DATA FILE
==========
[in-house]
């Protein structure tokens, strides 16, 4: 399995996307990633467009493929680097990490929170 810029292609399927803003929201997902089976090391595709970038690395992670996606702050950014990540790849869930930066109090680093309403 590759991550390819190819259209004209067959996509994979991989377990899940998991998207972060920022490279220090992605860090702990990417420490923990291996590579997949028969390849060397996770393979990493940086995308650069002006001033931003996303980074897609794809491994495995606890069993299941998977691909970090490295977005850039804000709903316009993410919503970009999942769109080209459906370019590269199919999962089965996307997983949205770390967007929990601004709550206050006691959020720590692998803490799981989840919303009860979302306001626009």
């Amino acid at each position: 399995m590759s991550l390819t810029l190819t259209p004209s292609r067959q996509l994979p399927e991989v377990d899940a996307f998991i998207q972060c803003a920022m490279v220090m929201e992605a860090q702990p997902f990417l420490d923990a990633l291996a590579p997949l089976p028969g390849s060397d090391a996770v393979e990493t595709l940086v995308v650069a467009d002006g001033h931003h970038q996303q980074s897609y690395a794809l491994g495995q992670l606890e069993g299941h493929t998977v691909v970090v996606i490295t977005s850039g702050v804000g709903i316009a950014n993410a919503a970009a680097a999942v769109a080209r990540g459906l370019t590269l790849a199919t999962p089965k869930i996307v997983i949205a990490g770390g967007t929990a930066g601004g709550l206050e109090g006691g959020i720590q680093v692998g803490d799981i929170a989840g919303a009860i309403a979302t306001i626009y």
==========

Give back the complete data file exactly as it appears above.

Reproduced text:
[in-house]
């Protein structure tokens, strides 16, 4: 399995996307990633467009493929680097990490929170 810029292609399927803003929201997902089976090391595709970038690395992670996606702050950014990540790849869930930066109090680093309403 590759991550390819190819259209004209067959996509994979991989377990899940998991998207972060920022490279220090992605860090702990990417420490923990291996590579997949028969390849060397996770393979990493940086995308650069002006001033931003996303980074897609794809491994495995606890069993299941998977691909970090490295977005850039804000709903316009993410919503970009999942769109080209459906370019590269199919999962089965996307997983949205770390967007929990601004709550206050006691959020720590692998803490799981989840919303009860979302306001626009």
């Amino acid at each position: 399995m590759s991550l390819t810029l190819t259209p004209s292609r067959q996509l994979p399927e991989v377990d899940a996307f998991i998207q972060c803003a920022m490279v220090m929201e992605a860090q702990p997902f990417l420490d923990a990633l291996a590579p997949l089976p028969g390849s060397d090391a996770v393979e990493t595709l940086v995308v650069a467009d002006g001033h931003h970038q996303q980074s897609y690395a794809l491994g495995q992670l606890e069993g299941h493929t998977v691909v970090v996606i490295t977005s850039g702050v804000g709903i316009a950014n993410a919503a970009a680097a999942v769109a080209r990540g459906l370019t590269l790849a199919t999962p089965k869930i996307v997983i949205a990490g770390g967007t929990a930066g601004g709550l206050e109090g006691g959020i720590q680093v692998g803490d799981i929170a989840g919303a009860i309403a979302t306001i626009y």